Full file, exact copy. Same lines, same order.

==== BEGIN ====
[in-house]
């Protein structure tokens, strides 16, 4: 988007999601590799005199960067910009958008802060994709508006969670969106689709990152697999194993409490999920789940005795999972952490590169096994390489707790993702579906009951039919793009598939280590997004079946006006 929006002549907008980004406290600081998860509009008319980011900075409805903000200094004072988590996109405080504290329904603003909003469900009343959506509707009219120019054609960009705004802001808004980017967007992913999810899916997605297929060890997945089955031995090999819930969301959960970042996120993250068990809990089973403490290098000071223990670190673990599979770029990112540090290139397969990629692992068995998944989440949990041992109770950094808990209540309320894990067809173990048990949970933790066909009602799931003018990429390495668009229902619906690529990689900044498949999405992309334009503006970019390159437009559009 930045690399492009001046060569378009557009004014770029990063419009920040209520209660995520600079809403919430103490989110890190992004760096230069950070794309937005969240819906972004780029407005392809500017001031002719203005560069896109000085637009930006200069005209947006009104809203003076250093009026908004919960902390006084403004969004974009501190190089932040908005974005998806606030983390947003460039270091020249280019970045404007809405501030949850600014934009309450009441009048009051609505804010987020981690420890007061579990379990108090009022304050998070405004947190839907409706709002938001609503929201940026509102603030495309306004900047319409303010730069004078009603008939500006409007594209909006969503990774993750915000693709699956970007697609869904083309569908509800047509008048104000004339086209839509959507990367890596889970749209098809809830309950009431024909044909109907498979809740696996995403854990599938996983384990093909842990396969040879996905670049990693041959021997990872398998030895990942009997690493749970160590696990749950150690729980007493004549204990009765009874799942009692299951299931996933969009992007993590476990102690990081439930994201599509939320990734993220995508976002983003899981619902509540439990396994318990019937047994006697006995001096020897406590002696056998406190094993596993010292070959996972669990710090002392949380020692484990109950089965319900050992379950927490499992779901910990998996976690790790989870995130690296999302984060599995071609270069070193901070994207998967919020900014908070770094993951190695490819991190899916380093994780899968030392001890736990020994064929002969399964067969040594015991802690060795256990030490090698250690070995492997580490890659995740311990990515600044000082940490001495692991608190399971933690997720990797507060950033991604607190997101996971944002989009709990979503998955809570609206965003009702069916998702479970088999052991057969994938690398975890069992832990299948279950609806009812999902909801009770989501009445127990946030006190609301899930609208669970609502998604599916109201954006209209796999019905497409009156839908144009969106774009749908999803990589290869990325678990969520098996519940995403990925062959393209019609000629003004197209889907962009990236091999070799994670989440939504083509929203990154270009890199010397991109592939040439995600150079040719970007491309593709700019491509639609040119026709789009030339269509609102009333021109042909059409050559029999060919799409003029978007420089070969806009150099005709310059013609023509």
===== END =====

[in-house]
């Protein structure tokens, strides 16, 4: 988007999601590799005199960067910009958008802060994709508006969670969106689709990152697999194993409490999920789940005795999972952490590169096994390489707790993702579906009951039919793009598939280590997004079946006006 929006002549907008980004406290600081998860509009008319980011900075409805903000200094004072988590996109405080504290329904603003909003469900009343959506509707009219120019054609960009705004802001808004980017967007992913999810899916997605297929060890997945089955031995090999819930969301959960970042996120993250068990809990089973403490290098000071223990670190673990599979770029990112540090290139397969990629692992068995998944989440949990041992109770950094808990209540309320894990067809173990048990949970933790066909009602799931003018990429390495668009229902619906690529990689900044498949999405992309334009503006970019390159437009559009 930045690399492009001046060569378009557009004014770029990063419009920040209520209660995520600079809403919430103490989110890190992004760096230069950070794309937005969240819906972004780029407005392809500017001031002719203005560069896109000085637009930006200069005209947006009104809203003076250093009026908004919960902390006084403004969004974009501190190089932040908005974005998806606030983390947003460039270091020249280019970045404007809405501030949850600014934009309450009441009048009051609505804010987020981690420890007061579990379990108090009022304050998070405004947190839907409706709002938001609503929201940026509102603030495309306004900047319409303010730069004078009603008939500006409007594209909006969503990774993750915000693709699956970007697609869904083309569908509800047509008048104000004339086209839509959507990367890596889970749209098809809830309950009431024909044909109907498979809740696996995403854990599938996983384990093909842990396969040879996905670049990693041959021997990872398998030895990942009997690493749970160590696990749950150690729980007493004549204990009765009874799942009692299951299931996933969009992007993590476990102690990081439930994201599509939320990734993220995508976002983003899981619902509540439990396994318990019937047994006697006995001096020897406590002696056998406190094993596993010292070959996972669990710090002392949380020692484990109950089965319900050992379950927490499992779901910990998996976690790790989870995130690296999302984060599995071609270069070193901070994207998967919020900014908070770094993951190695490819991190899916380093994780899968030392001890736990020994064929002969399964067969040594015991802690060795256990030490090698250690070995492997580490890659995740311990990515600044000082940490001495692991608190399971933690997720990797507060950033991604607190997101996971944002989009709990979503998955809570609206965003009702069916998702479970088999052991057969994938690398975890069992832990299948279950609806009812999902909801009770989501009445127990946030006190609301899930609208669970609502998604599916109201954006209209796999019905497409009156839908144009969106774009749908999803990589290869990325678990969520098996519940995403990925062959393209019609000629003004197209889907962009990236091999070799994670989440939504083509929203990154270009890199010397991109592939040439995600150079040719970007491309593709700019491509639609040119026709789009030339269509609102009333021109042909059409050559029999060919799409003029978007420089070969806009150099005709310059013609023509």